The Government does not fully understand how local government works, according to the leader of Essex County Council, which could be at least £20million worse off due to coronavirus.
Leader Cllr David Finch was speaking after details of ECC’s pandemic spending were presented to the Corporate Policy and Scrutiny Committee on Tuesday May 26.
The committee heard ECC has cost pressures of around £107million, including some from extra adult social care spending and potential income losses from additional children’s social care costs and loss of income.
This is before any underlying losses on council tax and rates, which technically do not hit the revenue account until 2021/22, but may see a reduction of £40million due to people qualifying for Universal Credit.
In contrast the council has received £63.6millon from the Government, but this still leaves an estimated shortfall of £43.1million, which could reduce to £20.1million if ECC successfully claims a share of the NHS £1.3billion allocated to clinical commissioning groups.
Though this estimated shortfall of £20million may increase to £147million if additional risks totalling £127million come to fruition and have to be paid for by the council alone.
Cllr Finch said that he wanted to detail what all tiers of local government do directly to Robert Jenrick, Secretary of State for Housing, Communities and Local Government.
He said the council is submitting detailed accounts of what and where it is spending, but that combined lobbying from county and district councils need to be made to demonstrate to the Government what all tiers of local government are doing to mitigate the effects of the pandemic.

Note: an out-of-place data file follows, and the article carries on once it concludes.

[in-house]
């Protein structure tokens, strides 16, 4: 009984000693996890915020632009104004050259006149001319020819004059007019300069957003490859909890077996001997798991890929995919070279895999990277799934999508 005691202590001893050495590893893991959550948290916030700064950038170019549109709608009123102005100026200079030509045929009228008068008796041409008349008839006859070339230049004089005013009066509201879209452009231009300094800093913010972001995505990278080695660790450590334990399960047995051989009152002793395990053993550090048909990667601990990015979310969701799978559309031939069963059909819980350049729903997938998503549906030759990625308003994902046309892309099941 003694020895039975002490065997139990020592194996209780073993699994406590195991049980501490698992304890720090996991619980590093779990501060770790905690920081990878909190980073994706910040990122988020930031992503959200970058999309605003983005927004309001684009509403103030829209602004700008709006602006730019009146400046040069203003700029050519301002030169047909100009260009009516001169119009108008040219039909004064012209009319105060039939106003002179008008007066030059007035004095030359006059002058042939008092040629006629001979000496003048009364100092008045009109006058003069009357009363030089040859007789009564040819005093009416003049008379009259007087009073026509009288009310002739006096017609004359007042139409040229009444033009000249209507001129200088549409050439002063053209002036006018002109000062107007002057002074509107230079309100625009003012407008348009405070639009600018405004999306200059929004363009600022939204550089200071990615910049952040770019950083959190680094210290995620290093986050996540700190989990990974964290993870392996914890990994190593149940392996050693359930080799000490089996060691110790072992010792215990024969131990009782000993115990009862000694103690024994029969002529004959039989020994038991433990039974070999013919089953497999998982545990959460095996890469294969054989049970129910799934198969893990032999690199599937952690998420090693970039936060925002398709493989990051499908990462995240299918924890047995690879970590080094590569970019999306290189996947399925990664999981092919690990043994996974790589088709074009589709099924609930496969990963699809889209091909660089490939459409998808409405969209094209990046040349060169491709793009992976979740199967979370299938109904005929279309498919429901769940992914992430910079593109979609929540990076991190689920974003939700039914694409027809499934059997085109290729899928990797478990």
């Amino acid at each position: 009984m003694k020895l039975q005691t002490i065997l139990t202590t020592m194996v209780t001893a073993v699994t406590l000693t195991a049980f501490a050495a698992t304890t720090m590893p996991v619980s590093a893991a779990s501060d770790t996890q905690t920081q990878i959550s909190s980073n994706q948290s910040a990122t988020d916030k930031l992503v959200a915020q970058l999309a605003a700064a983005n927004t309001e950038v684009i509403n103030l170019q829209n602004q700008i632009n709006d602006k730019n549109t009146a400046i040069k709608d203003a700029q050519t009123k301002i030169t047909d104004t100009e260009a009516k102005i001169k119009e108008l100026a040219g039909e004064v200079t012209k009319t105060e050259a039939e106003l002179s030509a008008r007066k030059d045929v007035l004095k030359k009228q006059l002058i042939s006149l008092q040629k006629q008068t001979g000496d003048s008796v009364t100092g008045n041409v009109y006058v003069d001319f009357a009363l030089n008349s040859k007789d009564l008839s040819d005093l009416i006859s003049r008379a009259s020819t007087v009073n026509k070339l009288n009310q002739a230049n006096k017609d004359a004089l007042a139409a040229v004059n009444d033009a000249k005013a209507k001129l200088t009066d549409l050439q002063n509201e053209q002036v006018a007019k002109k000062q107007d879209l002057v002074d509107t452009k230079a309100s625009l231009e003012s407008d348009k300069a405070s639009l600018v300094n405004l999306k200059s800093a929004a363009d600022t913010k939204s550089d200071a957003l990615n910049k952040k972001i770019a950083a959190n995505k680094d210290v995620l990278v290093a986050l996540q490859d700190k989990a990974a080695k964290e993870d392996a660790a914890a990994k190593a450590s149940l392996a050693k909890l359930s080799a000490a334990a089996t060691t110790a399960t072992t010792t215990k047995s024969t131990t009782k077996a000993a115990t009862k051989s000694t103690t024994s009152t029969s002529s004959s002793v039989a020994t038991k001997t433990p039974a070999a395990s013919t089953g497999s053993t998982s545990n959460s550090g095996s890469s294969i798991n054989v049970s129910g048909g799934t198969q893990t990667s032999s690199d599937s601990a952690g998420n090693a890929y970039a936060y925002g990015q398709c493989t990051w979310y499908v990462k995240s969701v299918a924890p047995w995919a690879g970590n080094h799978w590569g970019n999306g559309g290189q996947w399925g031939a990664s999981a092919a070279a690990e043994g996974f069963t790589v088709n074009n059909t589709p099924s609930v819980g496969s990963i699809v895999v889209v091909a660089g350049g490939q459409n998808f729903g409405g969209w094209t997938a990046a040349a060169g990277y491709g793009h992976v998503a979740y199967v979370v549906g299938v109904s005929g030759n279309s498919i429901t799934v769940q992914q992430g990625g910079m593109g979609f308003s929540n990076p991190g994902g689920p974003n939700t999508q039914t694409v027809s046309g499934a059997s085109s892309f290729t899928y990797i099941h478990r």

He said: “We do need to come together, councils of all persuasions and to say to Government we need to explain to you what we do and how we do it so you can fully understand.
“I don’t believe Robert Jenrick, for example, fully understands how local government works and through my own MP James Cleverley, I have said to him I would like to see Robert Jenrick and explain the two sides of government in terms of districts and county.
“And to demonstrate we are working very well together to deal with this pandemic and I hope it will be a continuation when we come out of this.”
The council says it faces other numerous pressures, including costs of personal protective equipment (PPE) supplies and adult social care, where there will be lingering effects on chronic health conditions both directly and indirectly as a result of the pandemic and future waves of the pandemic.
It is anticipated, once schools return, that there could be an increase in volume of Education and Health Care Plans (EHCP) which may result in an increased cost and so push the High Needs Block within the Dedicated Schools Grant (DSG) into further deficit.
Cllr Finch added: “But I do think (Government) needs to understand frankly local government much better than it does at the moment.
“Because there are opportunities for greater freedom and greater flexibilities in what local government is allowed to do which in many respects will fill some of the vacuum that a reduced council tax income might leave.”